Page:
Posts Tagged ‘Blogging’


More from Gaza

December 29, 2008

More IAF precision strikes.

Impressive. This kind of footage gives the lie to The Guardian’s Comment Is Free line about the IAF indiscriminately slaughtering innocent civilians. All the indications I’ve seen – and admitted by Hamas itself – are that the overwhelming majority of the casualties are Hamas operatives. Furthermore, Israel did its now customary trick of sending SMS messages out on the cell network warning civilians to keep clear of the targets of impending air strikes. In The Guardian’s case, it’s clear that ‘Is Free’ means ‘Worth Nothing.’

Meanwhile, here are some blogs-on-the-ground to watch (as opposed, and in preference, to the MSM):

Israel Matzav, Aliyah!, IsraellyCool, Life Must Go On in Gaza and Sderot, SabbahBlog, Good Neighbours.

The Gaza sites opposed to Hamas that I used to visit have closed down or gone dormant in the past year. There could be a reason for that.

Further afield: Augean Stables, Contentions, Power Line, Mere Rhetoric, Gateway Pundit.

The Ozblogos doesn’t seem to be paying much attention.

UPDATE: Actually, I was wrong on that last point.  There’s a lively debate going on at Larvatus Prodeo.


The Currency Lad takes a breather

December 16, 2008

C.L. is going off the air for a couple of months, and I hope his Christmas and New Year will be as good as they ought to be. He’s been nice enough to acknowledge my return to blogging.

I envy C.L. his superb writing and research skills, but also his freedom of movement. This blog of mine is an odd kind of beast, which is why I periodically think of killing it. I can’t post on the government’s policies or its international relationships, for reasons that would be obvious to anyone after a couple of seconds’ reflection (they pay me).

So I have to stick with cats and music and films (or hi-fi – hey, does anyone want to hear about the new Naim Audio SNAIC cables in sombre black instead of sober grey? No? Thought not) and only far-distant issues of real contention, like Israel/Palestine and the Armenian genocide.

May C.L. enjoy his blogging hiatus, and hurry back to us as soon as he can.


The point of no return

December 8, 2008

Well, that was an extended break and a half, lasting for one day less than exactly one year.

There have been some changes and other continuities in the Ozblogos. Thankfully, The Currency Lad is publishing again, with the best pre-(US) election commentary I’ve seen anywhere. And saint at DogfightAtBankstown has kept the flag flying through thick and thin. Favourites like Larvatus Prodeo (congrats to Mark B on finishing his thesis), Club Troppo – with some great recent opera posts from James Farrell – and Catallaxy are still going strong. Scepticlawyer is blogging from Oxford, with Legal Eagle, and a very good thing too.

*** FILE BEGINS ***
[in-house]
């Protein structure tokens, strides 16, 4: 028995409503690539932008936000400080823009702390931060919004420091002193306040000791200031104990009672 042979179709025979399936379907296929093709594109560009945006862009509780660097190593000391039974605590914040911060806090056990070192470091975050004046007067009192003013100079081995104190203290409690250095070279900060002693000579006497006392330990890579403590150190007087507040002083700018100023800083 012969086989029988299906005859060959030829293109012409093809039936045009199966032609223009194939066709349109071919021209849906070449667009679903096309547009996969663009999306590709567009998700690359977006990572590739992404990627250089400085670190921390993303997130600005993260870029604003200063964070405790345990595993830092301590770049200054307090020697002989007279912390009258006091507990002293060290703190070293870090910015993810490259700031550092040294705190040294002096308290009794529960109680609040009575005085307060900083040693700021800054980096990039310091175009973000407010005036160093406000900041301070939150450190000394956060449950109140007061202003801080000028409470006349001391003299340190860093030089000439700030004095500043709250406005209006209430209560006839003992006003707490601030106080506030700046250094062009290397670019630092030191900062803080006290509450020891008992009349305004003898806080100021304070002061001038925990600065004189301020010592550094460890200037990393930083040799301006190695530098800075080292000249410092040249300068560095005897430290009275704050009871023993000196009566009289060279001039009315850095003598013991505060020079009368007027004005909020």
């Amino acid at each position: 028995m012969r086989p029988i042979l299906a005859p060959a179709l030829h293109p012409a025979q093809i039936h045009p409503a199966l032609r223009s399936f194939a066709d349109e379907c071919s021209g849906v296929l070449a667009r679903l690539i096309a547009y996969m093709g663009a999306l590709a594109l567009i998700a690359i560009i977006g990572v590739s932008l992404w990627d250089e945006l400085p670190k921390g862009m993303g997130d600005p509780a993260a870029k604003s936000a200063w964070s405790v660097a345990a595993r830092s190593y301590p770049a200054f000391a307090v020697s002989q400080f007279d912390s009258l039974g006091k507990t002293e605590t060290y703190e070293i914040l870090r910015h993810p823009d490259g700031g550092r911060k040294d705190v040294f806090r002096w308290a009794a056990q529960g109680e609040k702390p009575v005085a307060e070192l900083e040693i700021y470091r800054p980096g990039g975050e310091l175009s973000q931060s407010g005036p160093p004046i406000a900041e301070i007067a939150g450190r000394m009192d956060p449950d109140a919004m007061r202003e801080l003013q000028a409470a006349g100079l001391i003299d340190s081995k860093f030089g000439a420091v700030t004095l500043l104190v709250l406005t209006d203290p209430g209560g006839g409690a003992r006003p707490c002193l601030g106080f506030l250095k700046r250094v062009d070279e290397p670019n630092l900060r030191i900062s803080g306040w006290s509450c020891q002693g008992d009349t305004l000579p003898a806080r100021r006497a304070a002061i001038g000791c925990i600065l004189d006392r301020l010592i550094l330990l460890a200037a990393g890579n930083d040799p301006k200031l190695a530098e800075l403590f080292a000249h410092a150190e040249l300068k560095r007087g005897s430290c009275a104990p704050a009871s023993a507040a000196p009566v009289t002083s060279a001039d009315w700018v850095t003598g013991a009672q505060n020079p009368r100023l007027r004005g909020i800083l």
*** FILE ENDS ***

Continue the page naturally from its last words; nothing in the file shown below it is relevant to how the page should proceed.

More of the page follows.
I got tired of blogging because I didn’t think I had anything more to say, or I’d said all I wanted to say. But I think the non-lefty side of the ‘sphere ought to be able to better than Andrew Bolt and Tim Blair, who, for all their many and varied virtues (yes, virtues) are just journalists, after all, not bloggers. I’m crotchety enough to object to the former pretending to be the latter. Button it, you blokes: this is our space.

Anyway, I’m thinking it’s time to follow C.L.’s lead and return to the fray. I’ve always wanted to write a review of my favourite Marxist film, The Molly Maguires, and I never even got around to doing an appreciation of Angela Carter’s work.

There could be a body of work there – interspersed with the usual denunciations of the crimes of Stalin, of course.

I’m not happy with the WordPress theme I’m using – Neat – because for some reason it won’t display the name of the post author (which is me, or alternatively my cat Francesca, who’s getting on a bit now – 16 if she’s a day – or even more alternatively, our new cat Papageno, a ragdoll blue-mitted, of whom I have no cute pix but whose appearance you can check out on a packet of Kleenex – as he was about three months ago anyway – at your local Coles New World supermarket the next time you’re shopping for tissues – if you shop for them of course, which you may not, if you’re worried about the planet, which I am too, of course, though not as much as some, in fact not at all really, except for a little bit, I even forget to separate the recycling stuff from the tissues when putting out the garbage….. now where was I?)

Curse this stream of consciousness stuff. Dunno where I was when I started it. Oh yes, I remember – WordPress not posting my name for me in the Neat theme. Bastards. Gives me immediate deniability, though.

Anyway, watch this space (if you’re so inclined).

Meanwhile, here’s a joke about socialism:

“About your [Bolshevik] Society–” began Mr. Brown after dinner.

“No,” said Robert, “it’s all off. We’ve given it up after all. We don’t think there’s much in it, after all. None of us do, now. We feel quite different.”

“But you were so enthusiastic about it this afternoon. Sharing fairly, and all that sort of thing.”

“Yes,” said Robert. “That’s all very well. It’s all right when you can get your share of other people’s things, but when other people try to get their share of your things, then it’s different.”

“Ah,” said Mr. Brown, “that’s the weak spot. I’m glad you found it out.”

Richmal Crompton
William the Fourth, 1924.

There was a similar joke doing the rounds in the old Soviet Union about the peasant who didn’t have three tractors (which he would be happy to share), but did have three horses (which he wouldn’t).


A walk in Ramadi

October 13, 2007

Join Michael J Totten as he walks the streets of Ramadi, Iraq.


In the doghouse

July 7, 2007

Post deleted.


The suicide of a nation

June 17, 2007